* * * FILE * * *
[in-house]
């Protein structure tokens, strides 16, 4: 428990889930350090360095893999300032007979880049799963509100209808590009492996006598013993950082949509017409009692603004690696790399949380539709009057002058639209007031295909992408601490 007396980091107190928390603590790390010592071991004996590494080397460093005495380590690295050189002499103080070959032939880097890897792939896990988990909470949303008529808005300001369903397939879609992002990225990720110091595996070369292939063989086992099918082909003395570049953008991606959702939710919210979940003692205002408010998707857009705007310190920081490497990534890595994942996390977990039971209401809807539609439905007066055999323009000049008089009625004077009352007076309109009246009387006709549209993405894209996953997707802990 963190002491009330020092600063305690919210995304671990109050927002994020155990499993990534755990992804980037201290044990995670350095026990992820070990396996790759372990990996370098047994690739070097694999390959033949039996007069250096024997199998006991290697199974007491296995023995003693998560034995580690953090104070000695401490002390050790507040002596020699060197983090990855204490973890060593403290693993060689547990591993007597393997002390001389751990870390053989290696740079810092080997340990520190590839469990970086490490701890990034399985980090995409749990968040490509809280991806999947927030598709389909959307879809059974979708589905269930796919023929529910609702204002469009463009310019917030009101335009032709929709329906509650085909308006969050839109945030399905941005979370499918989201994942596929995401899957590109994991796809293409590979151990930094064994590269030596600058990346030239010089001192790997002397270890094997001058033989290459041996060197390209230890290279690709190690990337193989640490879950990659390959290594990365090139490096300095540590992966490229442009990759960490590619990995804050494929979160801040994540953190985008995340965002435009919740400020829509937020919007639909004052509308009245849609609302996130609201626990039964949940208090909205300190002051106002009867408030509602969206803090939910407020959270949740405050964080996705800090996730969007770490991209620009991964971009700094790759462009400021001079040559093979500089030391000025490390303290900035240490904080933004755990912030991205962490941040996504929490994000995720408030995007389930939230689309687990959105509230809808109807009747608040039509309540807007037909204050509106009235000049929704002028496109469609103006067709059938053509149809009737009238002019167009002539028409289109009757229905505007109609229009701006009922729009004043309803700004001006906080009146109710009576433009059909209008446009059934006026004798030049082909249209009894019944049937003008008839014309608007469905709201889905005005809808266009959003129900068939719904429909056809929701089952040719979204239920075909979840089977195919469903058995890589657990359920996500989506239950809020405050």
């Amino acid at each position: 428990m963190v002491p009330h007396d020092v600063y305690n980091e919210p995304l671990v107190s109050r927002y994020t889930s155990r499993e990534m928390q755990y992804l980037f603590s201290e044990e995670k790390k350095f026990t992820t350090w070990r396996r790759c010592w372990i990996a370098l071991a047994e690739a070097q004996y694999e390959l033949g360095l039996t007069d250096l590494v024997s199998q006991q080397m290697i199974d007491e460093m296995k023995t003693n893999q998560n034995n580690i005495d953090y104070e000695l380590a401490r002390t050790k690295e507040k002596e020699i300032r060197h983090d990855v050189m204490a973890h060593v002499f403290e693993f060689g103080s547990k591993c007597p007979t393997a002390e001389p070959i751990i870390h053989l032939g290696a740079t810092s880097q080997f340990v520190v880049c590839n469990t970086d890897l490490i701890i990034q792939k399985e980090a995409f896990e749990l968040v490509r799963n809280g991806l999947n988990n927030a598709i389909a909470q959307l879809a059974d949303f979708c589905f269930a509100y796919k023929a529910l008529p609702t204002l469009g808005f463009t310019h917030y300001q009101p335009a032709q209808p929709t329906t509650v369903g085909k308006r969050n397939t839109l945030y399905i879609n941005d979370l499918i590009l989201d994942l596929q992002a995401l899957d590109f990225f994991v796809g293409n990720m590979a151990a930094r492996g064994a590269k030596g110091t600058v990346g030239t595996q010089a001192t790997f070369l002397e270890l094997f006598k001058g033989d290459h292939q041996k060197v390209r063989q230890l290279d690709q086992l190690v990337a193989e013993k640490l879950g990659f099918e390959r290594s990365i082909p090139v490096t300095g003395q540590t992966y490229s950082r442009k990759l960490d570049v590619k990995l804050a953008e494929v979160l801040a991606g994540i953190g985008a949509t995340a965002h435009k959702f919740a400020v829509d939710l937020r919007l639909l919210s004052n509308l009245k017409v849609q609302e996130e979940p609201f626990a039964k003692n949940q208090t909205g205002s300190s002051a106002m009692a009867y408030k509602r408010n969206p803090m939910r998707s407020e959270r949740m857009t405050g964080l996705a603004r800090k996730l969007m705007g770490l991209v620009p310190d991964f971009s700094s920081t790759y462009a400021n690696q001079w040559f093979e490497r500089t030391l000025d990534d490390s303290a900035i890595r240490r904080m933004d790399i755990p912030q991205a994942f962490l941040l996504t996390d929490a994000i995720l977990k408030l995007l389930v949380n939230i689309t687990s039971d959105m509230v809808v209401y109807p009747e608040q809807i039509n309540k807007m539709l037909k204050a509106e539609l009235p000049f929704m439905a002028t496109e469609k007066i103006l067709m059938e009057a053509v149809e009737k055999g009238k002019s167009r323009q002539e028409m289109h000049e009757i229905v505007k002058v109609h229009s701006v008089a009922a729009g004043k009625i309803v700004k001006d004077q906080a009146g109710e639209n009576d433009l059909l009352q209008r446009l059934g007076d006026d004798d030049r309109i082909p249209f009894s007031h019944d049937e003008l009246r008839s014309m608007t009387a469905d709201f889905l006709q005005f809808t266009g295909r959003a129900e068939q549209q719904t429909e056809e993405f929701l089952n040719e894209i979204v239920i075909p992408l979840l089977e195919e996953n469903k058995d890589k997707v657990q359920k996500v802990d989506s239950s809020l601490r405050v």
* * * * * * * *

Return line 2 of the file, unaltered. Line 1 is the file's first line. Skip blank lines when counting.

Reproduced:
């Protein structure tokens, strides 16, 4: 428990889930350090360095893999300032007979880049799963509100209808590009492996006598013993950082949509017409009692603004690696790399949380539709009057002058639209007031295909992408601490 007396980091107190928390603590790390010592071991004996590494080397460093005495380590690295050189002499103080070959032939880097890897792939896990988990909470949303008529808005300001369903397939879609992002990225990720110091595996070369292939063989086992099918082909003395570049953008991606959702939710919210979940003692205002408010998707857009705007310190920081490497990534890595994942996390977990039971209401809807539609439905007066055999323009000049008089009625004077009352007076309109009246009387006709549209993405894209996953997707802990 963190002491009330020092600063305690919210995304671990109050927002994020155990499993990534755990992804980037201290044990995670350095026990992820070990396996790759372990990996370098047994690739070097694999390959033949039996007069250096024997199998006991290697199974007491296995023995003693998560034995580690953090104070000695401490002390050790507040002596020699060197983090990855204490973890060593403290693993060689547990591993007597393997002390001389751990870390053989290696740079810092080997340990520190590839469990970086490490701890990034399985980090995409749990968040490509809280991806999947927030598709389909959307879809059974979708589905269930796919023929529910609702204002469009463009310019917030009101335009032709929709329906509650085909308006969050839109945030399905941005979370499918989201994942596929995401899957590109994991796809293409590979151990930094064994590269030596600058990346030239010089001192790997002397270890094997001058033989290459041996060197390209230890290279690709190690990337193989640490879950990659390959290594990365090139490096300095540590992966490229442009990759960490590619990995804050494929979160801040994540953190985008995340965002435009919740400020829509937020919007639909004052509308009245849609609302996130609201626990039964949940208090909205300190002051106002009867408030509602969206803090939910407020959270949740405050964080996705800090996730969007770490991209620009991964971009700094790759462009400021001079040559093979500089030391000025490390303290900035240490904080933004755990912030991205962490941040996504929490994000995720408030995007389930939230689309687990959105509230809808109807009747608040039509309540807007037909204050509106009235000049929704002028496109469609103006067709059938053509149809009737009238002019167009002539028409289109009757229905505007109609229009701006009922729009004043309803700004001006906080009146109710009576433009059909209008446009059934006026004798030049082909249209009894019944049937003008008839014309608007469905709201889905005005809808266009959003129900068939719904429909056809929701089952040719979204239920075909979840089977195919469903058995890589657990359920996500989506239950809020405050």